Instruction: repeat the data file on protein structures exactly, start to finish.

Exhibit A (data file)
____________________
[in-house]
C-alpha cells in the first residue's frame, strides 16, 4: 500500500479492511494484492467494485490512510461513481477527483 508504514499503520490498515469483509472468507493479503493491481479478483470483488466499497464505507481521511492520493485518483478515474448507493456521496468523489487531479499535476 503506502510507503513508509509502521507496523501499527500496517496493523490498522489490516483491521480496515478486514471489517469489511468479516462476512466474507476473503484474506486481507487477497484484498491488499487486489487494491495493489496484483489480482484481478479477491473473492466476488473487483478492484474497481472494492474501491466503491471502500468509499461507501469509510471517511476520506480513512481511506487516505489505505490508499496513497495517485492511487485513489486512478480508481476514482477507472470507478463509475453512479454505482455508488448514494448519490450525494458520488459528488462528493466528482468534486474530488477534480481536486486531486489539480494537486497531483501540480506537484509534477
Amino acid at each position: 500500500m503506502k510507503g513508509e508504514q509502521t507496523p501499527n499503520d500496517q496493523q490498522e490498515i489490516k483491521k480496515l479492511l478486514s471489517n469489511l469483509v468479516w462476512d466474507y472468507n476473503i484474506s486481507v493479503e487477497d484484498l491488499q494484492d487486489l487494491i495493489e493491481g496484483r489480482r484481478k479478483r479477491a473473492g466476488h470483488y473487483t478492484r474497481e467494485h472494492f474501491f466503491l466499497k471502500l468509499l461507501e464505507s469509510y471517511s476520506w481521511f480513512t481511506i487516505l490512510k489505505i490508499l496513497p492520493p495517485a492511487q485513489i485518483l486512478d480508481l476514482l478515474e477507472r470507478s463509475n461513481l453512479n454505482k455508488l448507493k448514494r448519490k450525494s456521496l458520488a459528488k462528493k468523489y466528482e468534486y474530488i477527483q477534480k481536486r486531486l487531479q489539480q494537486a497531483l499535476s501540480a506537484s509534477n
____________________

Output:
[in-house]
C-alpha cells in the first residue's frame, strides 16, 4: 500500500479492511494484492467494485490512510461513481477527483 508504514499503520490498515469483509472468507493479503493491481479478483470483488466499497464505507481521511492520493485518483478515474448507493456521496468523489487531479499535476 503506502510507503513508509509502521507496523501499527500496517496493523490498522489490516483491521480496515478486514471489517469489511468479516462476512466474507476473503484474506486481507487477497484484498491488499487486489487494491495493489496484483489480482484481478479477491473473492466476488473487483478492484474497481472494492474501491466503491471502500468509499461507501469509510471517511476520506480513512481511506487516505489505505490508499496513497495517485492511487485513489486512478480508481476514482477507472470507478463509475453512479454505482455508488448514494448519490450525494458520488459528488462528493466528482468534486474530488477534480481536486486531486489539480494537486497531483501540480506537484509534477
Amino acid at each position: 500500500m503506502k510507503g513508509e508504514q509502521t507496523p501499527n499503520d500496517q496493523q490498522e490498515i489490516k483491521k480496515l479492511l478486514s471489517n469489511l469483509v468479516w462476512d466474507y472468507n476473503i484474506s486481507v493479503e487477497d484484498l491488499q494484492d487486489l487494491i495493489e493491481g496484483r489480482r484481478k479478483r479477491a473473492g466476488h470483488y473487483t478492484r474497481e467494485h472494492f474501491f466503491l466499497k471502500l468509499l461507501e464505507s469509510y471517511s476520506w481521511f480513512t481511506i487516505l490512510k489505505i490508499l496513497p492520493p495517485a492511487q485513489i485518483l486512478d480508481l476514482l478515474e477507472r470507478s463509475n461513481l453512479n454505482k455508488l448507493k448514494r448519490k450525494s456521496l458520488a459528488k462528493k468523489y466528482e468534486y474530488i477527483q477534480k481536486r486531486l487531479q489539480q494537486a497531483l499535476s501540480a506537484s509534477n